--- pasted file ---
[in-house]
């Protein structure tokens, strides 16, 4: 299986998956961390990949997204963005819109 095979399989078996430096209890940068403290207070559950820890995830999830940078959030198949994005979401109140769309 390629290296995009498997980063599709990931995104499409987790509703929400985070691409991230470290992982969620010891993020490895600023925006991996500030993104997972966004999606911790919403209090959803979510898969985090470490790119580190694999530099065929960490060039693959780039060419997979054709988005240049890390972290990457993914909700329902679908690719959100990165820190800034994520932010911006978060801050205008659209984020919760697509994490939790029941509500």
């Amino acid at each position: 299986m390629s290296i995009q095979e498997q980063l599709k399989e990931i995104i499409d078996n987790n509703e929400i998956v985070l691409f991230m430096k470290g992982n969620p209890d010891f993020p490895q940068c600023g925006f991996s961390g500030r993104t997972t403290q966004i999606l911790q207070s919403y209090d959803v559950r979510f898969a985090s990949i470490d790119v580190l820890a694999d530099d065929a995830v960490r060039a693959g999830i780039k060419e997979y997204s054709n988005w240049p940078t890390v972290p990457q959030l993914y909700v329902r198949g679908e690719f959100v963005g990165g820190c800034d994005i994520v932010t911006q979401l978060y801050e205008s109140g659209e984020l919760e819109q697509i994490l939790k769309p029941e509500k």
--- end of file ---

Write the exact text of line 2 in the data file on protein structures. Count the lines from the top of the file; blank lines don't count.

């Protein structure tokens, strides 16, 4: 299986998956961390990949997204963005819109 095979399989078996430096209890940068403290207070559950820890995830999830940078959030198949994005979401109140769309 390629290296995009498997980063599709990931995104499409987790509703929400985070691409991230470290992982969620010891993020490895600023925006991996500030993104997972966004999606911790919403209090959803979510898969985090470490790119580190694999530099065929960490060039693959780039060419997979054709988005240049890390972290990457993914909700329902679908690719959100990165820190800034994520932010911006978060801050205008659209984020919760697509994490939790029941509500």